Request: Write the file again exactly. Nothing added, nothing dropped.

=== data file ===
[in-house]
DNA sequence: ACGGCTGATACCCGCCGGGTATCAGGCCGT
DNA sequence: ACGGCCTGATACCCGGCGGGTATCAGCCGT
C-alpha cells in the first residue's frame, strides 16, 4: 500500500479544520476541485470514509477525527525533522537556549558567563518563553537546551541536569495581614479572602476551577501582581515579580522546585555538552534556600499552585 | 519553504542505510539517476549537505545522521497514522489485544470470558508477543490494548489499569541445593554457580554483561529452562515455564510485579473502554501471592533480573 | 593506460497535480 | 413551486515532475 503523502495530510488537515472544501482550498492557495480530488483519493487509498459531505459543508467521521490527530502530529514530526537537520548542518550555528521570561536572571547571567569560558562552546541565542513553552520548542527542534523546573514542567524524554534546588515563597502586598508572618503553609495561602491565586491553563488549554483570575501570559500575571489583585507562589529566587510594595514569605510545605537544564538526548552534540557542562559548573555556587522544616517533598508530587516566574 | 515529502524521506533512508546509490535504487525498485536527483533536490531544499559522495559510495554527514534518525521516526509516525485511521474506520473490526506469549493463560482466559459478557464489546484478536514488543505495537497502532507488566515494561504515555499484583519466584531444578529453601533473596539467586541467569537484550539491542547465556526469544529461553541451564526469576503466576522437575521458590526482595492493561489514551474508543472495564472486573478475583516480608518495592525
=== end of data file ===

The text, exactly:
[in-house]
DNA sequence: ACGGCTGATACCCGCCGGGTATCAGGCCGT
DNA sequence: ACGGCCTGATACCCGGCGGGTATCAGCCGT
C-alpha cells in the first residue's frame, strides 16, 4: 500500500479544520476541485470514509477525527525533522537556549558567563518563553537546551541536569495581614479572602476551577501582581515579580522546585555538552534556600499552585 | 519553504542505510539517476549537505545522521497514522489485544470470558508477543490494548489499569541445593554457580554483561529452562515455564510485579473502554501471592533480573 | 593506460497535480 | 413551486515532475 503523502495530510488537515472544501482550498492557495480530488483519493487509498459531505459543508467521521490527530502530529514530526537537520548542518550555528521570561536572571547571567569560558562552546541565542513553552520548542527542534523546573514542567524524554534546588515563597502586598508572618503553609495561602491565586491553563488549554483570575501570559500575571489583585507562589529566587510594595514569605510545605537544564538526548552534540557542562559548573555556587522544616517533598508530587516566574 | 515529502524521506533512508546509490535504487525498485536527483533536490531544499559522495559510495554527514534518525521516526509516525485511521474506520473490526506469549493463560482466559459478557464489546484478536514488543505495537497502532507488566515494561504515555499484583519466584531444578529453601533473596539467586541467569537484550539491542547465556526469544529461553541451564526469576503466576522437575521458590526482595492493561489514551474508543472495564472486573478475583516480608518495592525